Had I made a new friend? Probably not, everybody’s got an itch that needs scratching every once in awhile.

But I’ll take it.

Camel, Wadi Rum, Jordan

WANT EVEN MORE CAMEL-Y GOODNESS?
Of course you do!

Here’s a short video of our time in spectacular Wadi Rum:

 *****

Our adventure in Wadi Rum was arranged by Visit Jordan. As always, the opinions we express are our own.

Similar Posts

49 Comments

  1. Beautiful photos as usual! Riding a camel is always interesting no matter how many times you have done it. They are just strange creatures, but so cute!

  2. I’ve always liked camels. I begged my mom to let me ride at the zoo. Every. Single. Time. So I was thrilled when Tim told me we’d be doing a camel trek through Wadi Rum.

    After our 3 hour ride, raw skin from our pants rubbing, and the scars a year later, we came to the conclusion that long haul camel riding is not for us. πŸ˜‰

  3. Beautiful pics. Loved your video & those little ones are so sweet. I bet they’d love some green,green grass from home.

  4. I don’t know who decided that camels would make a good animal to ride on, but they should seriously be committed to an institution somewhere. Riding on those animals doesn’t look even the least bit comfortable. I mean, I suppose it’s better than walking, but not by much.

  5. I almost had my hand bit off by a camel at a petting zoo. His name was Ollie. It was awesome… πŸ™‚

    Oh, and great post too! Hoping to get to Jordan and various other parts of Northern Africa soon!

  6. I was a bit scared before riding a camel (especvially getting on and off!) but ended up absolutely LOVING it. The only down side is the potential slobber but I urge everyone to try a camel ride. Fantastic photos too!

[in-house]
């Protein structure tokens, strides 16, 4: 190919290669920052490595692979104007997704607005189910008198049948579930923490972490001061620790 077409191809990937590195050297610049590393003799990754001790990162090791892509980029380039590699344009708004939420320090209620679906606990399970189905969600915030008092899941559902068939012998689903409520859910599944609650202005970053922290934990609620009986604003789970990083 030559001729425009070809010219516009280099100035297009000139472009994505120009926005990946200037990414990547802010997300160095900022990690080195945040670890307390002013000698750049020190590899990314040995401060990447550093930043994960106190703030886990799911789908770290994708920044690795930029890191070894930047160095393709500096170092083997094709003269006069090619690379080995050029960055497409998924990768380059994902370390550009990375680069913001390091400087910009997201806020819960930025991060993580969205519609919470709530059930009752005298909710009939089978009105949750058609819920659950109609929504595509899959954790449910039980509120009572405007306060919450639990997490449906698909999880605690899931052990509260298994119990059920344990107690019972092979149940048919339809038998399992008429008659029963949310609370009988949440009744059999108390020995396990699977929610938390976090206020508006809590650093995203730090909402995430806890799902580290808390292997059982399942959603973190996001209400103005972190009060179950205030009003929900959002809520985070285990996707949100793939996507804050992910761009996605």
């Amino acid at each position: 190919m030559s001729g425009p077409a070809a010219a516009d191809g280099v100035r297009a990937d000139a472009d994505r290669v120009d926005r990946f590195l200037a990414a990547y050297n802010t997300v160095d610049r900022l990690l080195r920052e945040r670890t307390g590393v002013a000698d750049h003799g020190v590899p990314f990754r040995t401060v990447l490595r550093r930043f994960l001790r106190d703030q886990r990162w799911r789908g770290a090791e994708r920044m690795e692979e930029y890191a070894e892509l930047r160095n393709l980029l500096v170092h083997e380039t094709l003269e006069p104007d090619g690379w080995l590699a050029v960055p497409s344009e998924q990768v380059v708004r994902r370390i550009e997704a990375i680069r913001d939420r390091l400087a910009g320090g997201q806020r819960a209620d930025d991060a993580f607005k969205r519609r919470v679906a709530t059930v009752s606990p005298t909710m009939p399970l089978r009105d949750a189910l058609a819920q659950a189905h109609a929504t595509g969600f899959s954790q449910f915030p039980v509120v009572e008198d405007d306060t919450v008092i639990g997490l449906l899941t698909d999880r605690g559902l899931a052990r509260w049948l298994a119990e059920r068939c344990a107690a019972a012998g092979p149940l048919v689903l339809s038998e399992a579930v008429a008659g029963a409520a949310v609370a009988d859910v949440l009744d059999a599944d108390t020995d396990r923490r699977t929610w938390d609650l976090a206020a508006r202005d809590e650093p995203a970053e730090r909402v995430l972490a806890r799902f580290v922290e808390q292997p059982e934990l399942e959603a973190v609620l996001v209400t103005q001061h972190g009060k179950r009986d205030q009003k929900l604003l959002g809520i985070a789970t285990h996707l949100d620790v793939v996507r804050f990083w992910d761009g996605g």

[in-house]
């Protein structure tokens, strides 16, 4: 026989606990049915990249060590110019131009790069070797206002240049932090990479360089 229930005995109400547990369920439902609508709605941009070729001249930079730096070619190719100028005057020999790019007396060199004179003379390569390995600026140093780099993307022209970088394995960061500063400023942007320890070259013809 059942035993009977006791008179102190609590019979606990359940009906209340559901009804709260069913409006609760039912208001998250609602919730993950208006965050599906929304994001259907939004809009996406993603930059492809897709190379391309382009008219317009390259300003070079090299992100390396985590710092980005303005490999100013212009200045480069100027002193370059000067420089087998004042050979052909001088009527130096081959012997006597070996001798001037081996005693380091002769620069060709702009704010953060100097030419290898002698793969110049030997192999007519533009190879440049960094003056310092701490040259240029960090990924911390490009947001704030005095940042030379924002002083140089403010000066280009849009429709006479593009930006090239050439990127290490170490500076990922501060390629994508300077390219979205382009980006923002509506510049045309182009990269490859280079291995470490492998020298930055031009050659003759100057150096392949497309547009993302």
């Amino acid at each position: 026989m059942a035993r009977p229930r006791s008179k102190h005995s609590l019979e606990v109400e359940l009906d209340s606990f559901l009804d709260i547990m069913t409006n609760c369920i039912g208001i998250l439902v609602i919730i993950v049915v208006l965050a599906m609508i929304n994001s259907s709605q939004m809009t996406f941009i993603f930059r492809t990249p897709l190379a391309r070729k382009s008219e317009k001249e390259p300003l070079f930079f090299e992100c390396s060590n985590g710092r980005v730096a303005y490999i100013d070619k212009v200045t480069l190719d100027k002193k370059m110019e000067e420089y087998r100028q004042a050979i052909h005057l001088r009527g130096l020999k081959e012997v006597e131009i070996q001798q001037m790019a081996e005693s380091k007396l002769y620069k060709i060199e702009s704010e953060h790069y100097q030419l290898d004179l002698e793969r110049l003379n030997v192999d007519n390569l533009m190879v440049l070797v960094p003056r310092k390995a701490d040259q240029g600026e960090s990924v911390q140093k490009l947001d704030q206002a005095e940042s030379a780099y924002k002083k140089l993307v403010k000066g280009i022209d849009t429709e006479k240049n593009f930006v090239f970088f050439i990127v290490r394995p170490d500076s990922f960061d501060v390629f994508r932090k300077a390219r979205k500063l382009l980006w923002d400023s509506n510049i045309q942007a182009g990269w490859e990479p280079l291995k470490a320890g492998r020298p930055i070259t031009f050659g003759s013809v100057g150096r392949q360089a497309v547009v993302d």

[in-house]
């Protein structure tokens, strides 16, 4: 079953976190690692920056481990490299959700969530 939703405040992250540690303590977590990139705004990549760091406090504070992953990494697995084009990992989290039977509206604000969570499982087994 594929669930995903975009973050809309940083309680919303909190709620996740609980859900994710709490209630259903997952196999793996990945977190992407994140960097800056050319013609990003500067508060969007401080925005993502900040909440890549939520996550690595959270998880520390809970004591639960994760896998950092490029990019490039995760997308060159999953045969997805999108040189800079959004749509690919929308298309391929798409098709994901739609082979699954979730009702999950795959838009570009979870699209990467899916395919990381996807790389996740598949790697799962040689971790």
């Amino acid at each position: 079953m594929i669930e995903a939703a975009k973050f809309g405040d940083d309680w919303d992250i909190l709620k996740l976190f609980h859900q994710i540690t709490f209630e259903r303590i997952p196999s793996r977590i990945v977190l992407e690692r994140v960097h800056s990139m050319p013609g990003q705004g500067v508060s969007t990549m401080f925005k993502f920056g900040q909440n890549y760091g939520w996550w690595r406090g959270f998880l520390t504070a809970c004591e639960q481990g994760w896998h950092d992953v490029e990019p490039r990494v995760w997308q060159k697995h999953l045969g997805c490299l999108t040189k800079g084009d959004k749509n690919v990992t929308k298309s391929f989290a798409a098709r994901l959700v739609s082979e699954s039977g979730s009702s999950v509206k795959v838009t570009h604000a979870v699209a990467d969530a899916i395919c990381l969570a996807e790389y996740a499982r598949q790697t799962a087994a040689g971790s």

7. I love your amazing gift for pulling your readers right into your adventures with you, and the video made it even easier to share in. Great post and amazing photos as always – such rich colous and textures – especially like the camels legs over the rippling sands πŸ™‚

  8. just found your blog,must i admire what you did to travel the world,very few can make that decision,i look forward to see the travels through your eyes and share your experiences.am still wondering how you made such good friends with your camel…or maybe it saw you sweet as honey as its owner πŸ™‚

  9. Best post on your site, no question. You can only go down from here. Or you can keep writing posts on camels and keep going up πŸ™‚

  10. That is some epic camely goodness – great photos as always πŸ˜€

    As an aside, if you ever want an insight into the mind of the camel, I can recommend Terry Pratchetts book “Pyramids”. It explains a lot πŸ˜‰

  11. Totally awesome photos. Those camels are massive posers! I rode one in Dubai and found it pretty unnerving how much they wobble. I also drank its milk immediately after milking. I wouldn’t advise that!

    1. Thanks Arianwen. I’ve heard that camel milk is quite tasty, although, now I’ve heard not immediately after milking πŸ˜‰